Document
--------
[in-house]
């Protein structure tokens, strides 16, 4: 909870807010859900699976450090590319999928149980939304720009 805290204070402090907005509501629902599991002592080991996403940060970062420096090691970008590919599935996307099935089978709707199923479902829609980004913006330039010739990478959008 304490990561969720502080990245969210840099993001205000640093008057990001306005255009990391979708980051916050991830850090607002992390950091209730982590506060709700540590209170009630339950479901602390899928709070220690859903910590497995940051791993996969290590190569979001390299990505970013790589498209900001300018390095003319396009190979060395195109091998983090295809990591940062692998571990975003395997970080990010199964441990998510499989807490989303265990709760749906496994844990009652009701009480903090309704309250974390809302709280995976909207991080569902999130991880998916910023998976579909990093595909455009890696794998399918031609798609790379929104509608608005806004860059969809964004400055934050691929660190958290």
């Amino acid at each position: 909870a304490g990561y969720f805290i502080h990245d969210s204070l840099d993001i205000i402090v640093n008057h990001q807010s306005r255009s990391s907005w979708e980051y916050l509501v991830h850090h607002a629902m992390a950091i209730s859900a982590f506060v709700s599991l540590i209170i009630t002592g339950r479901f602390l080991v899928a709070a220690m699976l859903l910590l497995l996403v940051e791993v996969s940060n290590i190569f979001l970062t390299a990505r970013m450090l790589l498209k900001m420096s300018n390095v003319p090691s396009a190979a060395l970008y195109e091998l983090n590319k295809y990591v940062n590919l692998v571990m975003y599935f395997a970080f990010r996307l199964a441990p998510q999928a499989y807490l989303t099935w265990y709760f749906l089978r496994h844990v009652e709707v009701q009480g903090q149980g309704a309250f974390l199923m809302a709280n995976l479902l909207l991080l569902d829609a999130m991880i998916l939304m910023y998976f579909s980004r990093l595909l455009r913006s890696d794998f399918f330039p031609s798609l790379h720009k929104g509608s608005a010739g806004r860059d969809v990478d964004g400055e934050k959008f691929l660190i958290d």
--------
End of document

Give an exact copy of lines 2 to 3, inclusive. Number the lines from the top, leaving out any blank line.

């Protein structure tokens, strides 16, 4: 909870807010859900699976450090590319999928149980939304720009 805290204070402090907005509501629902599991002592080991996403940060970062420096090691970008590919599935996307099935089978709707199923479902829609980004913006330039010739990478959008 304490990561969720502080990245969210840099993001205000640093008057990001306005255009990391979708980051916050991830850090607002992390950091209730982590506060709700540590209170009630339950479901602390899928709070220690859903910590497995940051791993996969290590190569979001390299990505970013790589498209900001300018390095003319396009190979060395195109091998983090295809990591940062692998571990975003395997970080990010199964441990998510499989807490989303265990709760749906496994844990009652009701009480903090309704309250974390809302709280995976909207991080569902999130991880998916910023998976579909990093595909455009890696794998399918031609798609790379929104509608608005806004860059969809964004400055934050691929660190958290």
């Amino acid at each position: 909870a304490g990561y969720f805290i502080h990245d969210s204070l840099d993001i205000i402090v640093n008057h990001q807010s306005r255009s990391s907005w979708e980051y916050l509501v991830h850090h607002a629902m992390a950091i209730s859900a982590f506060v709700s599991l540590i209170i009630t002592g339950r479901f602390l080991v899928a709070a220690m699976l859903l910590l497995l996403v940051e791993v996969s940060n290590i190569f979001l970062t390299a990505r970013m450090l790589l498209k900001m420096s300018n390095v003319p090691s396009a190979a060395l970008y195109e091998l983090n590319k295809y990591v940062n590919l692998v571990m975003y599935f395997a970080f990010r996307l199964a441990p998510q999928a499989y807490l989303t099935w265990y709760f749906l089978r496994h844990v009652e709707v009701q009480g903090q149980g309704a309250f974390l199923m809302a709280n995976l479902l909207l991080l569902d829609a999130m991880i998916l939304m910023y998976f579909s980004r990093l595909l455009r913006s890696d794998f399918f330039p031609s798609l790379h720009k929104g509608s608005a010739g806004r860059d969809v990478d964004g400055e934050k959008f691929l660190i958290d």